“We want to do it, all the Vatican together, and we love it from the bottom of our heart,” Ruiz said.

Czerny suggested that the coming together of the Church and technology the hackathon is intended to represent is really nothing new.

“It was we Jesuits, along with the Dominicans, Franciscans, etc., who embraced the printing press in the 16th century and did with it what we want to do with today’s new technology, learning to use what God has inspired his people to invent,” Czerny said.

“Generally it’s not owners of tech who approach the Church,” Czerny said. “It’s the Church who embraces the technology.”

At the same time, Czerny said, the encounter shouldn’t imply an endorsement on the part of the Vatican or the Catholic Church for the current state of the high-tech industry.

“There are obviously important technological improvements from which very poor people benefit, and I know that from my experience in Africa,” he said.

“Light and telephone services have been provided to the people not because the lines have reached the villages, but because nonlinear solutions have been found,” he said. “Poor people who could never physically get to a bank, or who wouldn’t be allowed in if they did, are now able to access banking services using their phones.”

“But that’s not enough,” he said.

Ruiz said the Vatican’s interest in the hackathon can be expressed in four basic points.

  • “The challenges that are driving this hackathon are designed to take up issues that are closest to the Holy Father’s heart, such as refugees and interreligious dialogue.”
  • “The church has always walked alongside the culture, and the relationship between science and faith has always been very deep … it’s part of our history from the beginning, even if, as with a marriage, there are tough times and good times. The only way not to have any problems is not to be together.”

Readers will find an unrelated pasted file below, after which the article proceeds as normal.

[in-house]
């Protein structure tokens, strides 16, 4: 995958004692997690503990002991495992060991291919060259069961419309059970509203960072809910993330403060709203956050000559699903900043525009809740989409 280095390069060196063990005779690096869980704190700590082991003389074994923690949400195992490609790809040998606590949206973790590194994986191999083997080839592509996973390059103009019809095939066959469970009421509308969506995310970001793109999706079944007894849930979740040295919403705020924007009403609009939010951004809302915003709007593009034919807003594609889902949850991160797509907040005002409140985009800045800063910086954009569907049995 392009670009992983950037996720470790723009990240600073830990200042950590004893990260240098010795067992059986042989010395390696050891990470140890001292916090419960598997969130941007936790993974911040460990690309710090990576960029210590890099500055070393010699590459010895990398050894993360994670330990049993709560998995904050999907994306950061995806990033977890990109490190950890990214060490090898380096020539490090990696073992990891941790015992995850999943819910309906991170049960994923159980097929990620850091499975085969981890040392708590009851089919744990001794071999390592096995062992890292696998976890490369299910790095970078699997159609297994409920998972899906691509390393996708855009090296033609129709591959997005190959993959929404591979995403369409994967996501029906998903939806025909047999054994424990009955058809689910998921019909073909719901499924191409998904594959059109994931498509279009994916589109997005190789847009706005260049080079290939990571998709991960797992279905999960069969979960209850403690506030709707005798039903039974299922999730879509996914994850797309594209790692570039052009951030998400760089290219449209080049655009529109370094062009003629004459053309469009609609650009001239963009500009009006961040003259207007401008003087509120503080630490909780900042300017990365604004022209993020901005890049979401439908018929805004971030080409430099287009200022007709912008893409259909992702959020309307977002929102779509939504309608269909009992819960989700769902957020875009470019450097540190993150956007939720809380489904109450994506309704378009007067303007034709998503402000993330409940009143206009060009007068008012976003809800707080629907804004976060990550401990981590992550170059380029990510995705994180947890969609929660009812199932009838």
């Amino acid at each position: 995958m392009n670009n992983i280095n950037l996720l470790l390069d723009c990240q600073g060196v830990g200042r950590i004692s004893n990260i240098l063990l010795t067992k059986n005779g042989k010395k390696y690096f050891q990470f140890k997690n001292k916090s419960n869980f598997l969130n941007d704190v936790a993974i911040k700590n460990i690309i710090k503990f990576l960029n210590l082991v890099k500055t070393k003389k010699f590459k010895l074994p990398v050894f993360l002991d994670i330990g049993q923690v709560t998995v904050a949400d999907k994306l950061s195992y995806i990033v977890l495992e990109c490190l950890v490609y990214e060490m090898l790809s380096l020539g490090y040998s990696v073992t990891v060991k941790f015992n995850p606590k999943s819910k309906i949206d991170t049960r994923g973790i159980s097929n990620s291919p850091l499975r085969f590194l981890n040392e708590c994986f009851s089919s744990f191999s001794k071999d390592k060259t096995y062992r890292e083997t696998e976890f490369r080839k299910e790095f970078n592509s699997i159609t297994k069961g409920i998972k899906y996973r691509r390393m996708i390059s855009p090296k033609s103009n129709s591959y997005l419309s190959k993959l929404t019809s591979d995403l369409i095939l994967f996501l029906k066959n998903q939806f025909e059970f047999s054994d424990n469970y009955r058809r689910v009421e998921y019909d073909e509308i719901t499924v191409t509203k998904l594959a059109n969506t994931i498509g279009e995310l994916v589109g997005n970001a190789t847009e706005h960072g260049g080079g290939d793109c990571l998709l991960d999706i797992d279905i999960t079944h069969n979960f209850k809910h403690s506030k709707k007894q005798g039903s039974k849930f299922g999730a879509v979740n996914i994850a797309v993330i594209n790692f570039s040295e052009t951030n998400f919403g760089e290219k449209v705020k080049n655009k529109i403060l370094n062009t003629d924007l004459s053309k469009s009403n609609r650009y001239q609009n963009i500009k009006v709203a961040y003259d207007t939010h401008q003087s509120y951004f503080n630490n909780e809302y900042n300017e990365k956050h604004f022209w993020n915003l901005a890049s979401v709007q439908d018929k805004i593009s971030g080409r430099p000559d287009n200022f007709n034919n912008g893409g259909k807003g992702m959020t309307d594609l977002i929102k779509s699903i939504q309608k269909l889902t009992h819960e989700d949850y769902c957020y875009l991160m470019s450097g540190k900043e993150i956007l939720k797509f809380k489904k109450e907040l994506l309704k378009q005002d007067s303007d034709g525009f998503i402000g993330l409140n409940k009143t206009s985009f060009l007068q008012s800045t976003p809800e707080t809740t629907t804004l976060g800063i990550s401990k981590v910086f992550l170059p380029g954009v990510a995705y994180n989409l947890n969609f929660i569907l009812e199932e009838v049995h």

• “The Vatican is an institution with an international dimension, so it’s the right place to present the beauty and capacity of collaboration between faith and technology … the challenge is help science and technology serve those who are in need.”
  • Finally, Ruiz said, another hope for the Vatican Hackathon is to challenge “other realities,” meaning other institutions, to host similar events designed to tackle the same pressing global problems.

Florkiewicz stressed the inter-cultural and inter-religious nature of the March 9-10 gathering, saying that the students involved include atheists, Jews, Muslims, Buddhists, Hindus, as well as Catholics and Christians of other denominations, which he said is “aligned with the values” the hackathon is designed to promote.

Florkiewicz also said the experience of putting the hackathon together, in itself, has left an imprint on the young people taking part.

“It’s been an amazing leadership experience for all of us on the team,” he said. “It’s incredible to be working with the world’s largest institution that can create good things.”